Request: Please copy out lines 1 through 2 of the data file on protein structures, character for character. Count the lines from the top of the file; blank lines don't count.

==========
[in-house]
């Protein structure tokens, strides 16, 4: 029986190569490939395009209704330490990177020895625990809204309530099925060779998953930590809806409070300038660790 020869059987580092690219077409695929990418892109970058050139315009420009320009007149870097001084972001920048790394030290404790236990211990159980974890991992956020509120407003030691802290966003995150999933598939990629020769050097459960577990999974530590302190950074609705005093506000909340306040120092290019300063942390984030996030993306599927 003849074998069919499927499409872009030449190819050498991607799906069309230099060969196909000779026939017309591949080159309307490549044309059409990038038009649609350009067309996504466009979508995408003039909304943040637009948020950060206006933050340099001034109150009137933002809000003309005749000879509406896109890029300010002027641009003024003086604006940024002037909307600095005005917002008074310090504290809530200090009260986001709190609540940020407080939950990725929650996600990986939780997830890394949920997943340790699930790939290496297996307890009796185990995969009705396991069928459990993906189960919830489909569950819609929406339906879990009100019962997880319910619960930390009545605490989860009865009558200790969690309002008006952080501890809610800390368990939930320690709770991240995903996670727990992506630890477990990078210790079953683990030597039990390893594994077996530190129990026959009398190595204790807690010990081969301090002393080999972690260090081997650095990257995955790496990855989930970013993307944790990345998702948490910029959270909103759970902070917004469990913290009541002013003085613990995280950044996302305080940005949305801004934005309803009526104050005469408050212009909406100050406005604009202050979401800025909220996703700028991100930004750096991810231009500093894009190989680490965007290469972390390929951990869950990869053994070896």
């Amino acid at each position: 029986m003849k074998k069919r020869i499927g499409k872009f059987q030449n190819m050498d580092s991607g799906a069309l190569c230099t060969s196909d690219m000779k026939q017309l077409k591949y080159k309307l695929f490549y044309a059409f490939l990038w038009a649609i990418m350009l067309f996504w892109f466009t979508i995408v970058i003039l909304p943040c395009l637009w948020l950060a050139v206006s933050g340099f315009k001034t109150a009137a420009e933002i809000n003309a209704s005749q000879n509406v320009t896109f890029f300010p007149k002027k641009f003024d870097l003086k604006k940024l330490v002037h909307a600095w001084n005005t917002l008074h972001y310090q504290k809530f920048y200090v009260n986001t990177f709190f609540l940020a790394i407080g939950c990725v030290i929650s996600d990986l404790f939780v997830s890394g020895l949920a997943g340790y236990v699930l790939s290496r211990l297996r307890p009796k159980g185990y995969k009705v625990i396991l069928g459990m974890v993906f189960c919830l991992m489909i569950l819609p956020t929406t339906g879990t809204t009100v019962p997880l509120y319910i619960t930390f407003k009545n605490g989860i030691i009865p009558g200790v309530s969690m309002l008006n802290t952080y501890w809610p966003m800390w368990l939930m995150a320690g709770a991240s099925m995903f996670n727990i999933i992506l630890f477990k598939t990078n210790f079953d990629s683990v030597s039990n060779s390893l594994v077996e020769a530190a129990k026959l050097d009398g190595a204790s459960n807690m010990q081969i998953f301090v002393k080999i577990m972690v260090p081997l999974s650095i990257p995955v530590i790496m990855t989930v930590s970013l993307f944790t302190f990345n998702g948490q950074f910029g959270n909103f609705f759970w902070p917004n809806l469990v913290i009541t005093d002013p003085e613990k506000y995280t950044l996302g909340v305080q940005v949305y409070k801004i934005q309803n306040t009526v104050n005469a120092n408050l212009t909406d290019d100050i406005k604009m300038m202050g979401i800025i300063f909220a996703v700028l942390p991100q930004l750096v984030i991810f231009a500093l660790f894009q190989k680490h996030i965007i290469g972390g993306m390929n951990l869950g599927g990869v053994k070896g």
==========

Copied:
[in-house]
């Protein structure tokens, strides 16, 4: 029986190569490939395009209704330490990177020895625990809204309530099925060779998953930590809806409070300038660790 020869059987580092690219077409695929990418892109970058050139315009420009320009007149870097001084972001920048790394030290404790236990211990159980974890991992956020509120407003030691802290966003995150999933598939990629020769050097459960577990999974530590302190950074609705005093506000909340306040120092290019300063942390984030996030993306599927 003849074998069919499927499409872009030449190819050498991607799906069309230099060969196909000779026939017309591949080159309307490549044309059409990038038009649609350009067309996504466009979508995408003039909304943040637009948020950060206006933050340099001034109150009137933002809000003309005749000879509406896109890029300010002027641009003024003086604006940024002037909307600095005005917002008074310090504290809530200090009260986001709190609540940020407080939950990725929650996600990986939780997830890394949920997943340790699930790939290496297996307890009796185990995969009705396991069928459990993906189960919830489909569950819609929406339906879990009100019962997880319910619960930390009545605490989860009865009558200790969690309002008006952080501890809610800390368990939930320690709770991240995903996670727990992506630890477990990078210790079953683990030597039990390893594994077996530190129990026959009398190595204790807690010990081969301090002393080999972690260090081997650095990257995955790496990855989930970013993307944790990345998702948490910029959270909103759970902070917004469990913290009541002013003085613990995280950044996302305080940005949305801004934005309803009526104050005469408050212009909406100050406005604009202050979401800025909220996703700028991100930004750096991810231009500093894009190989680490965007290469972390390929951990869950990869053994070896």